Cystic fibrosis patients are to stage protests over the lack of availability of a treatment which has been hailed as a "major step forward" for people with the condition.
Last year the National Institute for Health and Care Excellence (Nice), which helps decide which new treatments should be available on the NHS in England and Wales, rejected the drug Orkambi, which has been shown in clinical trials to improve lung function and respiratory symptoms in people with the genetic condition.
The charity the Cystic Fibrosis Trust said that since Nice undertook its appraisal, new data had been published that suggested Orkambi almost halved the rate of decline in lung function in people with the disease.
It said that studies have shown that if children with cystic fibrosis start taking Orkambi early enough they could have a near-normal life expectancy.
Cystic fibrosis is a life-shortening genetic condition that causes fatal lung damage. Only around half of people with cystic fibrosis live to celebrate their 40th birthday.
The CF Trust said that the drug has been licensed in the UK for more than two years but it is still not available on the NHS as governments across the UK and Orkambi's manufacturer, Vertex, have not been able to agree on a price.
Protests are to be staged outside Downing Street, the Scottish Parliament and the Welsh and Northern Ireland Assemblies against the lack of availability of the medication.
The CF Trust said that of the 10,800 people in the UK with cystic fibrosis, 3,296 could benefit from the drug.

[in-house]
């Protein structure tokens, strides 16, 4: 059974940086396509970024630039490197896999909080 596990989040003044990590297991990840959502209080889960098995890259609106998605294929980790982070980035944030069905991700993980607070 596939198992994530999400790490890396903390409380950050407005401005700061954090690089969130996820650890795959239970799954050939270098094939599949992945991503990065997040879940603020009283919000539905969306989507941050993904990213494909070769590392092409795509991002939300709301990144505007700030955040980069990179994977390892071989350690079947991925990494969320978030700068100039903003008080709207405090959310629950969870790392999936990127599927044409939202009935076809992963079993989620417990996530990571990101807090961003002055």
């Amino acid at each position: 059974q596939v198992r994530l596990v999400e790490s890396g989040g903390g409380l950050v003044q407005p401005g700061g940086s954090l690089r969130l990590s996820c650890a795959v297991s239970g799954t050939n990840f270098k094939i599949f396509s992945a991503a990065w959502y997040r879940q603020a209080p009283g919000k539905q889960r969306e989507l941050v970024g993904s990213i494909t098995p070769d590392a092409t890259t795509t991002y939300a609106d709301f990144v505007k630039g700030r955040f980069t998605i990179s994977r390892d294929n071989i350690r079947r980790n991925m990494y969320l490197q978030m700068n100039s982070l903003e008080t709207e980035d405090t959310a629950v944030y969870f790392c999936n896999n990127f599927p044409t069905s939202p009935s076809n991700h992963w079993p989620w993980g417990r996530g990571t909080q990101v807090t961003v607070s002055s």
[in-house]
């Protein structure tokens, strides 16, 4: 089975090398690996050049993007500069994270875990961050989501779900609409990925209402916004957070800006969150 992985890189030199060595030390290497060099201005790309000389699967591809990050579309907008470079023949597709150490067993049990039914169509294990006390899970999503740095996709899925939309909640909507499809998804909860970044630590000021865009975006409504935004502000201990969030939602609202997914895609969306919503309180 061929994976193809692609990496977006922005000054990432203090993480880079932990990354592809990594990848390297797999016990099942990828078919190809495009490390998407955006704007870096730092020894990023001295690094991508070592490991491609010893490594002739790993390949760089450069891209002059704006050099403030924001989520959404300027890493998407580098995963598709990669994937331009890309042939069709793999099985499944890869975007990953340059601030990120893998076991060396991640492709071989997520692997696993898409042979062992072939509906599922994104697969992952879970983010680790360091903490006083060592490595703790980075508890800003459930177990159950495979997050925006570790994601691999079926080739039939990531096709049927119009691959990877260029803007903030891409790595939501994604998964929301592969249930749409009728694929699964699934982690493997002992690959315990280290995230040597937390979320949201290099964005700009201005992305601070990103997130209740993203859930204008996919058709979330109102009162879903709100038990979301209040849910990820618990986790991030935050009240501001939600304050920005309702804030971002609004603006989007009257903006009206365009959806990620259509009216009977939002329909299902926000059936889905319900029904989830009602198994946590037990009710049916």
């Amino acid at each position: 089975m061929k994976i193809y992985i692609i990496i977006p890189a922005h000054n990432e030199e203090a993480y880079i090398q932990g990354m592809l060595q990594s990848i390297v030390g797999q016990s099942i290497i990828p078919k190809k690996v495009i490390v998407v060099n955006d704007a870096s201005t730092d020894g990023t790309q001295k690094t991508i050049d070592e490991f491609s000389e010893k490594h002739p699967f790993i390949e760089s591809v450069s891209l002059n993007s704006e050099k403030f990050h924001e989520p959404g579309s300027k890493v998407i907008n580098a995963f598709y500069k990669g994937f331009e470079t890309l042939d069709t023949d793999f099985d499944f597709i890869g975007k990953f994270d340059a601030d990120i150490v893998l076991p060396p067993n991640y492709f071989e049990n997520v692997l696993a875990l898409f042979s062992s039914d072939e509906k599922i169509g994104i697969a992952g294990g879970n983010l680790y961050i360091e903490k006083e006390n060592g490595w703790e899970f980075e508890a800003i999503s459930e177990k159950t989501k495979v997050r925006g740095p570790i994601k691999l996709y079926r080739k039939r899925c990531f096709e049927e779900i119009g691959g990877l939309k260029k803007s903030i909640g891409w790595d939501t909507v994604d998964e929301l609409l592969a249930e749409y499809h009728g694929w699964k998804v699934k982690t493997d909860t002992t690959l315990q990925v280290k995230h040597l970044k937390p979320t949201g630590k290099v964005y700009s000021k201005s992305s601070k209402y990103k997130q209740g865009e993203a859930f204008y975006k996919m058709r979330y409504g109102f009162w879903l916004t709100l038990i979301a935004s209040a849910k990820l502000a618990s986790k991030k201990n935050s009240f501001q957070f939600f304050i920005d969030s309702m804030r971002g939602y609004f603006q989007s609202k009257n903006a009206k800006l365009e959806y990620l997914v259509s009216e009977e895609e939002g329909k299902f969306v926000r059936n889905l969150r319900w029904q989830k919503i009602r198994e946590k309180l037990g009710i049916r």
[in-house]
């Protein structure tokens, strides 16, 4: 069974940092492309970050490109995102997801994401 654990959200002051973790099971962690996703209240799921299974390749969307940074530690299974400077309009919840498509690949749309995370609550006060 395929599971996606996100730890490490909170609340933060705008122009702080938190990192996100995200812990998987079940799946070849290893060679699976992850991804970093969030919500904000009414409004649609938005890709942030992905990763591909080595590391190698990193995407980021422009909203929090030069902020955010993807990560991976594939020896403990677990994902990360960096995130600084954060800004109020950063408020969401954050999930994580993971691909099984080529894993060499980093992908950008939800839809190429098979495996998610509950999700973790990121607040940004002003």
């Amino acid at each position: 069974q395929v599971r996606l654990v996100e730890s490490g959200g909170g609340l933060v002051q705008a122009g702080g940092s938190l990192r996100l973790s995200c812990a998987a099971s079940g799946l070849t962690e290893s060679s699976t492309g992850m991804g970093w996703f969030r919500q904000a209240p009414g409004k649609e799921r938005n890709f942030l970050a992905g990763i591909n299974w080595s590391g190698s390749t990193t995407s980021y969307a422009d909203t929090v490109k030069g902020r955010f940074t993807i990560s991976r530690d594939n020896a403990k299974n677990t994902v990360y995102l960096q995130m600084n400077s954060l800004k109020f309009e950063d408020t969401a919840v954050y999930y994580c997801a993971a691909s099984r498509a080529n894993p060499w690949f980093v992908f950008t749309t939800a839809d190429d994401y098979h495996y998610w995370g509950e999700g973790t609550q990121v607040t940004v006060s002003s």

James Barrow, head of external affairs at the Cystic Fibrosis Trust, said: "Cystic fibrosis is a cruel and life-shortening condition that places a huge daily burden on people living with the disease.
"Orkambi is a major step forward in the treatment of cystic fibrosis, which could help people live longer and has the potential to save the lives of thousands in the UK.
"The drug deals with the underlying cause of cystic fibrosis and prevents irreversible lung damage, which is especially important for children as they stand to benefit from it the most.
"If a deal between the Government and the manufacturer over the price of Orkambi is not reached soon, we fear people in desperate need of the drug will run out of time."
Liam McHugh, from Castlederg in Northern Ireland, whose daughter has cystic fibrosis, is planning to attend one of the demonstrations.
He said: "My daughter is one of the few people in the UK lucky enough to get Orkambi as part of a clinical trial. For Rachel it has been nothing short of a wonder drug.
"When Rachel was born we were told she wouldn't make it to adulthood. She is now 25 and, because of Orkambi, her lungs are better than ever. Looking at the strong and determined medical student she has become today, I'm the proudest father on the planet.
"I wish everyone dealing with this devastating disease could have the same chance of life as my daughter has been given, which is why I'm protesting to make Orkambi available to everyone that needs it."